There is a dark shadow looming in the future of Infinity: Battlescape.
That shadow is cast by the many failures of other independent games that have attempted to become sustainable multiplayer hits. Its a sad fact that most multiplayer games that are released struggle to retain the player numbers required to keep their game servers populated. When numbers of players begin to drop it creates a vicious circle where people leave the game because they have no opponents to play against.
There is a great article by Dan Marshall that describes this problem better than I can:
There’s also a slightly more optimistic article by Daniel Cook that goes into much more detail about the things you should be considering when designing a multiplayer game:
What can be done to cross this hurdle?
There are a few options and none of them are guaranteed.
Option 1. Carry on and hope that the game is good enough and gets good enough reviews to sustain a healthy community of players.
The problem is maintaining concurrent active users. As a rough guide your daily active users (DAU) will be in the region of 25% to 50% of your downloads in the first few weeks after launch and (usually) tailing off from there based upon how good the game is. Your concurrent number of users (CCU) is usually your DAU divided between from 50 to 100. As the sessions on I:B will be normally be long we could estimate the lower end of that range.
That means to maintain 50 concurrent users in the first few weeks will require ten thousand downloads of the game (50 * 50 * 4). There are just under six thousand backers of the game on Kickstarter and even with additional downloads after release that puts the game in the danger zone for active users. Also bear in mind that is at the peak time of the first few weeks after release and the alpha and beta releases will spread out the concurrent usage even further.
All that taken into consideration, ignoring the problem and hoping it will be okay will only be successful if the game is so good that it bucks the trend of usage tail-off. That isn’t impossible but it is a long bet to make.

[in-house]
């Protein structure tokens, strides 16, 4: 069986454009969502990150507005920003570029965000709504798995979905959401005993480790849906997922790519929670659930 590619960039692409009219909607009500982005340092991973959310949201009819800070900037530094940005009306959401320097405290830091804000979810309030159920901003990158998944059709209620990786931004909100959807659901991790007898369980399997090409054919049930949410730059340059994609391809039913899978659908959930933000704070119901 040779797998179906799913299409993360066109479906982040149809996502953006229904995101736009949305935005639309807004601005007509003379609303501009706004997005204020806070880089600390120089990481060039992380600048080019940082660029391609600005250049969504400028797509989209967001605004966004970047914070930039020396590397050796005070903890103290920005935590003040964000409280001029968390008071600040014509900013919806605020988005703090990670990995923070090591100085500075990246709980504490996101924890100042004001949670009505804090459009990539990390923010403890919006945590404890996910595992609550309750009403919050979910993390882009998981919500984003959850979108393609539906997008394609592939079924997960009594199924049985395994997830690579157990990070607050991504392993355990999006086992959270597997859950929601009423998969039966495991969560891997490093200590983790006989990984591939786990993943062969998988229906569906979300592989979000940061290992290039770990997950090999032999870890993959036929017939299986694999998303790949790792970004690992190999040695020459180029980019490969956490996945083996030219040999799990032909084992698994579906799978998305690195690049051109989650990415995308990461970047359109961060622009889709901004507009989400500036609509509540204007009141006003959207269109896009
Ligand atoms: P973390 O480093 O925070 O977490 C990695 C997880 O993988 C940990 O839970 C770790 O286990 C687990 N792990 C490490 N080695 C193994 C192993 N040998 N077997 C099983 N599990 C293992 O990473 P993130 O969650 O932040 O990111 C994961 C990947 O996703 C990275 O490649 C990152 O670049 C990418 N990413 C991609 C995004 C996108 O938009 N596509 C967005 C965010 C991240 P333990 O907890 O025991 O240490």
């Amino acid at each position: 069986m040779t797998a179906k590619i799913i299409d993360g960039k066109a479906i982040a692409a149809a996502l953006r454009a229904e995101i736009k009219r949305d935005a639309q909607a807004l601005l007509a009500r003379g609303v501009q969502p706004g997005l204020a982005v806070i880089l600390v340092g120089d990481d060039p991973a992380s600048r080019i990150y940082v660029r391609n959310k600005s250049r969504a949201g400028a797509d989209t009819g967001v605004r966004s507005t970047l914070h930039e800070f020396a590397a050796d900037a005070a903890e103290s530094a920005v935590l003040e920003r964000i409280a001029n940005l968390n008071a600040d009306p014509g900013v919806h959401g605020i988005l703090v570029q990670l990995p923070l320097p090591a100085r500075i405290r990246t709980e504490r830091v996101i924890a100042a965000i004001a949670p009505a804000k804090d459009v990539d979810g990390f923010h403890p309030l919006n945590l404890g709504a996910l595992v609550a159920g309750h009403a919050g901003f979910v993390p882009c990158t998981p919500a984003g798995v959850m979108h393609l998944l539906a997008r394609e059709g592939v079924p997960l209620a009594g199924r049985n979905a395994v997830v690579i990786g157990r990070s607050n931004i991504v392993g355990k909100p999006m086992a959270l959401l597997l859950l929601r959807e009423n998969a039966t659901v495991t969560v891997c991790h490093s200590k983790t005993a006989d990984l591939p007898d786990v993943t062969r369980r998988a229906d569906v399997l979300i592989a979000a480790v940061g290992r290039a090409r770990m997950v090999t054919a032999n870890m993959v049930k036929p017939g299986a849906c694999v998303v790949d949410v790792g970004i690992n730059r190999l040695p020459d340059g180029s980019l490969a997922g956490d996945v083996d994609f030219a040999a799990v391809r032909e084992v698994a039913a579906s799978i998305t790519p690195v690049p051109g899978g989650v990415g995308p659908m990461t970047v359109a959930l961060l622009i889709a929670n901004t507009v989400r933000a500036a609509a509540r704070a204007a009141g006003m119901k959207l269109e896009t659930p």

Option 2. Provide enough solo content that other players are not needed in order for users to have an enjoyable play session.
There is an aspect of this already in Battlescape as simply flying around and enjoying the scenery is a satisfying experience. Unfortunately the commitment to an offline exploration mode will only make the problem worse. If players are offline, they are not populating your servers and aren’t helping to form a healthy community of active players.
For this option to be successful there would need to be enough solo content in the online game to make it worthwhile being online when the servers are underpopulated. This would mean additional content in the game and the small development team is already stretched with their current game design.
Solo content could be of the form of bots to fight against or activities that advance your own side and give an advantage for when more players come online. Another option would be the ability to find things within the playing arena that give your craft a boost. For these activities to feel meaningful there would probably have to be some persistence between game sessions. I don’t think that kind of persistence is within the scope of the current game design.
Option 3. Design the game to concentrate players during certain time slots.
Another option if you are expecting low server population could be to concentrate your daily active users into specific times of the day. This could be done by scheduling battles at certain times and telling users when they are allowing them to come back at that time.
This often happen in an informal manner when much loved games are in their dying days. Members of the player community will organise events to experience the multiplayer gameplay as it was intended. I’ve not heard of this saving a game in the long run but it could help to extend the lifetime of a game.